Of all the tools available to the mathematician, randomness would seem to offer little benefit. Math traffics in logic and rigor. Its broad goals are to find order and structure in a vast sea of objects. It’s precisely because the mathematical world isn’t random that the whole enterprise of mathematics is possible.
Yet the recent Quanta article “Random Surfaces Hide an Intricate Order” concerned a new proof in which randomness made all the difference. The result involves checkerboard-like patterns drawn atop geometric spaces that are built at random. The authors of the proof found that the randomness in the geometric space made the checkerboard patterns easier to describe. “It’s a bit surprising that adding randomness enables you to do more than you can” without it, said Nicolas Curien, a mathematician at Paris-Sud University and a co-author of the work.
As it turns out, randomness is helpful in mathematics in many ways.
For example, mathematicians often want to prove that an object with a certain property exists, such as a geometric object that exhibits particular symmetries. The most direct way to solve these existence problems is to find an example of an object with the properties you’re after. But good luck with that. “It can be difficult to exhibit one particular object with the property in question,” said Martin Hairer, a Fields Medal winner whose work involves random processes.
If a direct assault on the problem is unlikely to succeed, you might try a flank attack. For example, you could show that if you were to consider all objects of a certain type, and then select one of them at random, there’s a greater than 0% chance that you’ll select one with the required property. This “probabilistic method” was pioneered by the mathematician Paul Erdős.
Randomness can also be used to find a path to a nonrandom solution. This was the case in the recent proof about checkerboard-like patterns on a grid. The researchers were interested in a process called percolation, in which you want to know under what conditions it’s possible to travel on points of only one color from one side of the grid to another.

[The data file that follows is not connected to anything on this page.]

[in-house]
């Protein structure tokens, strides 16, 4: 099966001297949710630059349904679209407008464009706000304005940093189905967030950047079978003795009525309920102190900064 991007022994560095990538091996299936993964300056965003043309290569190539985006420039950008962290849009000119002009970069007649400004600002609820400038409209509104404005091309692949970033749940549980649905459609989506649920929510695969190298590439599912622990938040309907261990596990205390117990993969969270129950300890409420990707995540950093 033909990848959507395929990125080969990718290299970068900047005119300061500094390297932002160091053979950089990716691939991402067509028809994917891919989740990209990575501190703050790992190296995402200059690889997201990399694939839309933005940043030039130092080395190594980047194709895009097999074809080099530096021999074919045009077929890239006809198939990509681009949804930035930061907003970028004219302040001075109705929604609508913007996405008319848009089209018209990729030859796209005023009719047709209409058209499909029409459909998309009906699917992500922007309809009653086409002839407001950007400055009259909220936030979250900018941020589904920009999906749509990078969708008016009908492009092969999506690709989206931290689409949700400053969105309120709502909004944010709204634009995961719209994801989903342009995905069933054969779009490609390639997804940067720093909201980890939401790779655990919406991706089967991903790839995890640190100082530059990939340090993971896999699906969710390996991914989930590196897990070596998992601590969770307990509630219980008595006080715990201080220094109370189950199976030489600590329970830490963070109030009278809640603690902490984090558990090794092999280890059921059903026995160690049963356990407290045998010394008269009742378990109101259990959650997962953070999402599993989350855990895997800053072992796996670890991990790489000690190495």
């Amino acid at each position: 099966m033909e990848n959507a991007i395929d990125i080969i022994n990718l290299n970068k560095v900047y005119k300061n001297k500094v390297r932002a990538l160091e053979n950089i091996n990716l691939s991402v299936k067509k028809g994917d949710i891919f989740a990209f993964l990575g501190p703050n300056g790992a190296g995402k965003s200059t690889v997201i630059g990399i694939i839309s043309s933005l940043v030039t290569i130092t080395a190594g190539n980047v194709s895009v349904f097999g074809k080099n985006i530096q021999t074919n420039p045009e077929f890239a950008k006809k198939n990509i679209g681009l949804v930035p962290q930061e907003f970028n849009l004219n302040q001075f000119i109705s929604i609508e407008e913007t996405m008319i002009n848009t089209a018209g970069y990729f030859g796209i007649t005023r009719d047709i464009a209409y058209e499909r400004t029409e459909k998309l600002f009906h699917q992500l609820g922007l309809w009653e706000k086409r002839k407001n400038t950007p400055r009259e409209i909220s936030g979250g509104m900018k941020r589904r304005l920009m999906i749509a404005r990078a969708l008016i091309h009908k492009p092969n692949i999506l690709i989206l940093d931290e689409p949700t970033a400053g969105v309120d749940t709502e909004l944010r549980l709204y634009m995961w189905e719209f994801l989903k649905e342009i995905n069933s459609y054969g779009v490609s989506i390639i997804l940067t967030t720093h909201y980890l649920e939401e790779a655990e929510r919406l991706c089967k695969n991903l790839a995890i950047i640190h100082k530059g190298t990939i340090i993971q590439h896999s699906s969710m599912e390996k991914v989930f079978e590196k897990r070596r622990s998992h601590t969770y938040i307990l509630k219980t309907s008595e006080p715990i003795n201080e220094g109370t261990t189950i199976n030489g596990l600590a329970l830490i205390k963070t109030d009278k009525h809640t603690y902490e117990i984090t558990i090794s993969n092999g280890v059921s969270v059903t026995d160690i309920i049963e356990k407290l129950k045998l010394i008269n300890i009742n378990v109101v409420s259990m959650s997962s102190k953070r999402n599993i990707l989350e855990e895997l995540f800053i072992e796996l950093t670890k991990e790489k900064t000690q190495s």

When you draw such a path according to deterministic rules—along the rigidly determined lines of a regular grid—each subsequent step in the path is bound by every step in the path that’s come before it. In the case of a complicated grid, this requirement is something of a burden. It’s similar to how the first few pieces in a Tetris puzzle are easy to place—you can put them wherever you want—but later ones are much harder, because they have to conform to all the pieces you’ve already set down.
Yet when your path proceeds at random, you don’t have to worry about your past steps. Each step is, in a sense, as free as the first one: Just flip a coin to decide where to go next.
Mathematicians try to exploit this fact. There’s a conjectural relationship, known as the KPZ formula, that tells mathematicians how to convert a result about the random grid into a result for the deterministic one, or vice versa. “In theory it means you’re free to compute on either” the random or deterministic side, said Olivier Bernardi, a mathematician at Brandeis University and a co-author of the recent paper. This new work is consistent with previous (much harder to prove) results about percolation on a regular grid, validating the KPZ formula.
If mathematics were easier, mathematicians might not need to resort to randomness. But most important mathematical questions are too hard for mathematicians to answer directly. “It’s something that may be obvious, but is good to remember, that most of the time if you state a problem in math or theoretical physics, it’s impossible,” said Paul Bourgade, a mathematician at New York University. “We just don’t have the tools to solve it.” In some of these situations, randomness loosens things up just enough to make a solution possible.
Lead image: tostphoto
Reprinted with permission from Quanta Magazine's Abstractions blog.